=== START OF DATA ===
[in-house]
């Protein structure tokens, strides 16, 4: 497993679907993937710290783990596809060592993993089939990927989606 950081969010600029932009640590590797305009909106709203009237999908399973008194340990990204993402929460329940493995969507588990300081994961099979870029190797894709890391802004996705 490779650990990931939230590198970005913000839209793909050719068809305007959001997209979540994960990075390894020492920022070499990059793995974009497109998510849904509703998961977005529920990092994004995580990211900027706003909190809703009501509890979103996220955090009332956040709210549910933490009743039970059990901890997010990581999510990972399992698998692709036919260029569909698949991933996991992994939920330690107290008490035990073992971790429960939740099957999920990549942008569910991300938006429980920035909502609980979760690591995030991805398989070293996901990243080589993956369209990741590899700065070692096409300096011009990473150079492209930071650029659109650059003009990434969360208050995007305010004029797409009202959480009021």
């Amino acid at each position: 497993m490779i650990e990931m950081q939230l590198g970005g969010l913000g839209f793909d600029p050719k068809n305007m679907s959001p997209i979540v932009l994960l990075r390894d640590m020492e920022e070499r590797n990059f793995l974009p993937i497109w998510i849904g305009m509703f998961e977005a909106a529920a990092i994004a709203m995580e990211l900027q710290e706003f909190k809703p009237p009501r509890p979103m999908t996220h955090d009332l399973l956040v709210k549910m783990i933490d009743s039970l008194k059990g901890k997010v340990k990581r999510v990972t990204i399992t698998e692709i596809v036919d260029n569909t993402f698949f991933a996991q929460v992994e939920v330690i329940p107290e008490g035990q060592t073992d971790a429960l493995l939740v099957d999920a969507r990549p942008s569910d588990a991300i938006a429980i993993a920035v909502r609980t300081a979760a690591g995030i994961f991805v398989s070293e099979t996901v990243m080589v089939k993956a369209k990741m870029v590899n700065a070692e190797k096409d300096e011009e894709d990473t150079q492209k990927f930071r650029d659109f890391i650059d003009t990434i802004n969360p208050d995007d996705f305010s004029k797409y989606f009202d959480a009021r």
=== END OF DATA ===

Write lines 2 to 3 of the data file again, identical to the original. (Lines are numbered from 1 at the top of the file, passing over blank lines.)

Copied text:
């Protein structure tokens, strides 16, 4: 497993679907993937710290783990596809060592993993089939990927989606 950081969010600029932009640590590797305009909106709203009237999908399973008194340990990204993402929460329940493995969507588990300081994961099979870029190797894709890391802004996705 490779650990990931939230590198970005913000839209793909050719068809305007959001997209979540994960990075390894020492920022070499990059793995974009497109998510849904509703998961977005529920990092994004995580990211900027706003909190809703009501509890979103996220955090009332956040709210549910933490009743039970059990901890997010990581999510990972399992698998692709036919260029569909698949991933996991992994939920330690107290008490035990073992971790429960939740099957999920990549942008569910991300938006429980920035909502609980979760690591995030991805398989070293996901990243080589993956369209990741590899700065070692096409300096011009990473150079492209930071650029659109650059003009990434969360208050995007305010004029797409009202959480009021």
């Amino acid at each position: 497993m490779i650990e990931m950081q939230l590198g970005g969010l913000g839209f793909d600029p050719k068809n305007m679907s959001p997209i979540v932009l994960l990075r390894d640590m020492e920022e070499r590797n990059f793995l974009p993937i497109w998510i849904g305009m509703f998961e977005a909106a529920a990092i994004a709203m995580e990211l900027q710290e706003f909190k809703p009237p009501r509890p979103m999908t996220h955090d009332l399973l956040v709210k549910m783990i933490d009743s039970l008194k059990g901890k997010v340990k990581r999510v990972t990204i399992t698998e692709i596809v036919d260029n569909t993402f698949f991933a996991q929460v992994e939920v330690i329940p107290e008490g035990q060592t073992d971790a429960l493995l939740v099957d999920a969507r990549p942008s569910d588990a991300i938006a429980i993993a920035v909502r609980t300081a979760a690591g995030i994961f991805v398989s070293e099979t996901v990243m080589v089939k993956a369209k990741m870029v590899n700065a070692e190797k096409d300096e011009e894709d990473t150079q492209k990927f930071r650029d659109f890391i650059d003009t990434i802004n969360p208050d995007d996705f305010s004029k797409y989606f009202d959480a009021r």